Now, let us try to analyse the politics of Dalit party-organisations. In their emergence, they not only challenged the dominant caste-culture of the so-called liberal bourgeois universities, but also challenged the brahminical tendencies within the so-called ‘progressive’ Left.  But in the name of waging a long term war against patriarcho-brahminical reactionary forces by forming ‘Unity of oppressed’ ,they tried to homogenize different cultures of oppressed communities and different layers within them, like-sub-castes , gender , religious beliefs , tribes etc, into One big fixed identity under the banner of an Ambedkarite party-organisation. This process of homogenization finally produced more subalternisation. The result of which was the more division within these Ambedkarite party-organisations and politico-ideological formation of different parties on the basis of different castes, sub-castes, tribes, religious beliefs etc. And this is one of the reasons of their trauma with the emergence of the possibility of a women’s movement. They are afraid that if women from oppressed caste-community will start raising their voice by themselves, it will break their patriarcho-brahminical ‘unity’. So, in this moment of crisis, the only thing they are capable of doing  is to maintain political power for immediate gains, through electoral means, by gathering different fragmented parties/groups under one banner of ‘social justice’, which is actually a process of fixation of different identities in the same patriarcho-brahminical hierarchical order against which they are fighting. This form of ‘unity’ formation is not only in contradiction with , but also blocking , Ambedkar’s project of Annihilation of caste and patriarchy, because it reduced different party/groups/community/organisation and people associated with it into mere ‘numbers’, ’votes’ and ‘things’.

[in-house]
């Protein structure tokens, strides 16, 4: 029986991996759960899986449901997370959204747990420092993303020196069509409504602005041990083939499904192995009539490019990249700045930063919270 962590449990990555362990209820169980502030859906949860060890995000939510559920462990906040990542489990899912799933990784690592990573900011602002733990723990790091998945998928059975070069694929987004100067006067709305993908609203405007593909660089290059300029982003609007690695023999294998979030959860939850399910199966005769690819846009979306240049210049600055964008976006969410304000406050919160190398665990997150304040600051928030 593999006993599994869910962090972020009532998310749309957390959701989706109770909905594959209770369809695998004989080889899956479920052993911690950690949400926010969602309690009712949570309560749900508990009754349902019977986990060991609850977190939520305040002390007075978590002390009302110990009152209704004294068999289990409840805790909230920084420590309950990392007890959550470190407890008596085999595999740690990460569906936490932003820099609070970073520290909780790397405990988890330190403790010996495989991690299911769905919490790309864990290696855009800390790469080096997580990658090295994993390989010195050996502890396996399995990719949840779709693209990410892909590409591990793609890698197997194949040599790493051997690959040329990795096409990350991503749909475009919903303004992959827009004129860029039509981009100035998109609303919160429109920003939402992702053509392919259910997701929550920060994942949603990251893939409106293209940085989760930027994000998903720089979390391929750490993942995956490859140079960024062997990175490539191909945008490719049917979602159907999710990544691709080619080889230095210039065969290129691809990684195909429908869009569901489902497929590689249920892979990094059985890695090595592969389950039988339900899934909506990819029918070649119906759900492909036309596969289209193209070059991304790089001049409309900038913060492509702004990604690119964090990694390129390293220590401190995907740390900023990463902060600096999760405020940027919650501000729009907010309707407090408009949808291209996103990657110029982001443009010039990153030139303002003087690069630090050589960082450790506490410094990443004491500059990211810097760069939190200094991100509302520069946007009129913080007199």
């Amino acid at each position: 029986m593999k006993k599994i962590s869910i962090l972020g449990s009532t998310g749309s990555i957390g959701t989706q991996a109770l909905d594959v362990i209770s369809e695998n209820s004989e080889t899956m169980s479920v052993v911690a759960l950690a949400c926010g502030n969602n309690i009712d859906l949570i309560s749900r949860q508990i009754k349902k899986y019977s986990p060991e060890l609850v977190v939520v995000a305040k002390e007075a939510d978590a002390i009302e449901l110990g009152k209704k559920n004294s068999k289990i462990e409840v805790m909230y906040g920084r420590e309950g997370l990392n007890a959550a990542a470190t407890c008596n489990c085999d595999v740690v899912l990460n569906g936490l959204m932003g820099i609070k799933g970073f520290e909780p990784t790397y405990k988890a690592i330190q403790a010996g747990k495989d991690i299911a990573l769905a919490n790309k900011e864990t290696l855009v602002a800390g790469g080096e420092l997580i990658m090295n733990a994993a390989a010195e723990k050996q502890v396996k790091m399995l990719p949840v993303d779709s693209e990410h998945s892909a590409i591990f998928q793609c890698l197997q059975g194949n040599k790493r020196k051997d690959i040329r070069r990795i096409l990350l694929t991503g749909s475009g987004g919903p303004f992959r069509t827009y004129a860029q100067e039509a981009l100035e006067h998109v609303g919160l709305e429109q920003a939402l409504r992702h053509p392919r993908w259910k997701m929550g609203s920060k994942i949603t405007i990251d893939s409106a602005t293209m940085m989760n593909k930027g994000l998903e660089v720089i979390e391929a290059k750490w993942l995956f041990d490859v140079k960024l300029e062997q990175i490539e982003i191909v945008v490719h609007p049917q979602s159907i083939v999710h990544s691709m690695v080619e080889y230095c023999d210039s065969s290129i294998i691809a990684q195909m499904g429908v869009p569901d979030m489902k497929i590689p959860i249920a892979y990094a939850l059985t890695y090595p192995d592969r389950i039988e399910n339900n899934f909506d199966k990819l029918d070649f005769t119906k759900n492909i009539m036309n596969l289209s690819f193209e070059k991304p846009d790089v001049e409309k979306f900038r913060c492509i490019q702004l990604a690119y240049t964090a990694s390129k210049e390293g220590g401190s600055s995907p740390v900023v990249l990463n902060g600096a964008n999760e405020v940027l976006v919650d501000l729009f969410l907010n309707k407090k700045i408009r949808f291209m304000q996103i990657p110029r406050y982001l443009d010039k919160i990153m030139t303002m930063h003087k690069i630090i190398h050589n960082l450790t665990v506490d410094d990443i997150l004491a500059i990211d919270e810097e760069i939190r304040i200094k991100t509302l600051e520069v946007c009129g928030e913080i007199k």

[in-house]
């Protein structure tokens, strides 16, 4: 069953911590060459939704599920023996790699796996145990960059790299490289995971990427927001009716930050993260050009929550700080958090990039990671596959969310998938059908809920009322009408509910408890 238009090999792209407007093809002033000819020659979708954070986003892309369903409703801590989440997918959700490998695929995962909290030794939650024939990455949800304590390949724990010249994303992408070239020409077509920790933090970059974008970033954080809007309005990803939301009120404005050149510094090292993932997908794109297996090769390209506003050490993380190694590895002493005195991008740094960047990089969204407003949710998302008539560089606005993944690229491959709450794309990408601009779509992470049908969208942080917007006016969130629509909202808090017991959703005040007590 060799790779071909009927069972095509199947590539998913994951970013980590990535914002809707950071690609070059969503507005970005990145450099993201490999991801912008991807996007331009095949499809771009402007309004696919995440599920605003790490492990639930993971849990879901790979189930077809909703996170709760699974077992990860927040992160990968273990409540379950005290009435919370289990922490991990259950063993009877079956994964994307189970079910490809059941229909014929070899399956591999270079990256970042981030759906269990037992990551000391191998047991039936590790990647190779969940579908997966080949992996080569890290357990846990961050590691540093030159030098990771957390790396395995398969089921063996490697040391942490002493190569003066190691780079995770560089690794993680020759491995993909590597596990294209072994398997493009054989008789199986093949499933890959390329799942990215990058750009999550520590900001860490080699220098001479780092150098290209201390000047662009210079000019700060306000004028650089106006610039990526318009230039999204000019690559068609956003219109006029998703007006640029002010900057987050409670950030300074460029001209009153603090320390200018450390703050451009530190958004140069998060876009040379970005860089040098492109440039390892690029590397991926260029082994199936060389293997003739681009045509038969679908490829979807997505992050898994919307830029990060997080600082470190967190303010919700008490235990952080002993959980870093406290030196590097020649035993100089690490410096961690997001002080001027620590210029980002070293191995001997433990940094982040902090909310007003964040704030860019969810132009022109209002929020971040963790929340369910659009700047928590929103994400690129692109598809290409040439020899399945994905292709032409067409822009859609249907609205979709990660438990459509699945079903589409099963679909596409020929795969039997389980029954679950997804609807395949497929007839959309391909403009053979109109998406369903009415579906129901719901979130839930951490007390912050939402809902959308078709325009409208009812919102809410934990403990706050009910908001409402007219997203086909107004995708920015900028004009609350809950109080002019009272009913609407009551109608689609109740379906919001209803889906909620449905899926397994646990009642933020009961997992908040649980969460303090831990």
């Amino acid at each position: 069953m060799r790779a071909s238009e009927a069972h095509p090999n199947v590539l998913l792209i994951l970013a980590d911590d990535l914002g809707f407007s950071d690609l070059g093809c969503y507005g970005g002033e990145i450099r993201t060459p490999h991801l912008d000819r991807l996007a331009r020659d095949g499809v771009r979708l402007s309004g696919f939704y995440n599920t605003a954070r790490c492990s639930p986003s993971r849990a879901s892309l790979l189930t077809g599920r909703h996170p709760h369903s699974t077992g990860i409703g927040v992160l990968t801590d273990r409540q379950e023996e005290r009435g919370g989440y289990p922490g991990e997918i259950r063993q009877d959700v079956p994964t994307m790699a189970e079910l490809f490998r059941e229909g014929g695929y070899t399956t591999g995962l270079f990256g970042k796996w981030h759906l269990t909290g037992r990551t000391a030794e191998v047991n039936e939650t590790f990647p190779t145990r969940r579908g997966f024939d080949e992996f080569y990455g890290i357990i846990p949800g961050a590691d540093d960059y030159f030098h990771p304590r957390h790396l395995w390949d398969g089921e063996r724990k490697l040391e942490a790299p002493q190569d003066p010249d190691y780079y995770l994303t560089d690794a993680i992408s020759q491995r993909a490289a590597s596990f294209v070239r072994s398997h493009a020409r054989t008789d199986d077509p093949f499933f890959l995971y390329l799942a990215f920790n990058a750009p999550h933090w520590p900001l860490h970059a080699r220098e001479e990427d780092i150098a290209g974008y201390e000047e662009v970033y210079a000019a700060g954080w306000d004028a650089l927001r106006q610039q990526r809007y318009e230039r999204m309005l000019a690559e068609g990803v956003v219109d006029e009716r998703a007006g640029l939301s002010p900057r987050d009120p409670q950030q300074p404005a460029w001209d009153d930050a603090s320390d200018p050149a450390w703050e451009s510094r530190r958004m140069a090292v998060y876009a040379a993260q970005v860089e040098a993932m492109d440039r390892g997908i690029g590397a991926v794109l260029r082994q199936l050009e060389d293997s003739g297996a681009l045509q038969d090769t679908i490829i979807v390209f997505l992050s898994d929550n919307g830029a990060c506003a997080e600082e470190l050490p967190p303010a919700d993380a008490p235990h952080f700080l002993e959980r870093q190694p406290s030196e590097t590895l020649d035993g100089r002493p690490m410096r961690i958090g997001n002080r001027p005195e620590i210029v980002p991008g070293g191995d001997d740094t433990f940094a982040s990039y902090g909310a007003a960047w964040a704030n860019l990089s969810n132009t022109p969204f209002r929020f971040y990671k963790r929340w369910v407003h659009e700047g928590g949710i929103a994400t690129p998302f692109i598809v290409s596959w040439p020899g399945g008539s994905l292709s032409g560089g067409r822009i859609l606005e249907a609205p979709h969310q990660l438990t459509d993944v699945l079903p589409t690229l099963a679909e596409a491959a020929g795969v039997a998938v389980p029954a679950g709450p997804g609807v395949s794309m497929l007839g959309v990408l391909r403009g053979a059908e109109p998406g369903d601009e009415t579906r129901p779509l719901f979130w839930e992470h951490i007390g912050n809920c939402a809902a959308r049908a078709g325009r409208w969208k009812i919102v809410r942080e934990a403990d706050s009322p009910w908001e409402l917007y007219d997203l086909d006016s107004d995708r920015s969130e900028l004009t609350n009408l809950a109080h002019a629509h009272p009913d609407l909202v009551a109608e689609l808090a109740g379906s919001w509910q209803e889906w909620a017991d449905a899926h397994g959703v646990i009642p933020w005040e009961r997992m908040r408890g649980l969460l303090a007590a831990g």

So, now we can clearly see that the crisis of the ‘OLD’ ‘progressive’ Left and Ambedkarite party-organisation in this era of dictatorship of neo-liberal capital, and their reactionary effort to ‘SAVE’ it, has transformed them into a patriarcho-brahminical structure and the agents of the neo-liberal capital. In that case, they are scared of any possibility of a new form of movement and organisation, in specific case of HCU – the possibility of emergence of a women’s movement, which can break their ‘fascistic unity’ of ‘numbers’, ‘votes’ and ‘things’.. In exact words of Rohith Vemula:

“The value of a man was reduced to his immediate identity and nearest possibility. To a vote. To a number. To a thing. Never was a man treated as a mind. As a glorious thing made up of star dust. In every field, in studies, in streets, in politics, and in dying and living.”

 

The politics of ‘Unity’ and ‘difference’ are only two sides of the same coin, which finally reduces every universal political-subject or mind into his/her immediate identity. Then the question is, how we can envisage a politics of singularity in the light of the possibility of emergence of a women’s movement in the particular situation of our campus?

What we need is not unity but solidarity – unity in struggle and struggle in unity!!!

 

Note: this pamphlet was distributed on 25th November 2017 at hyderabad central university (HCU).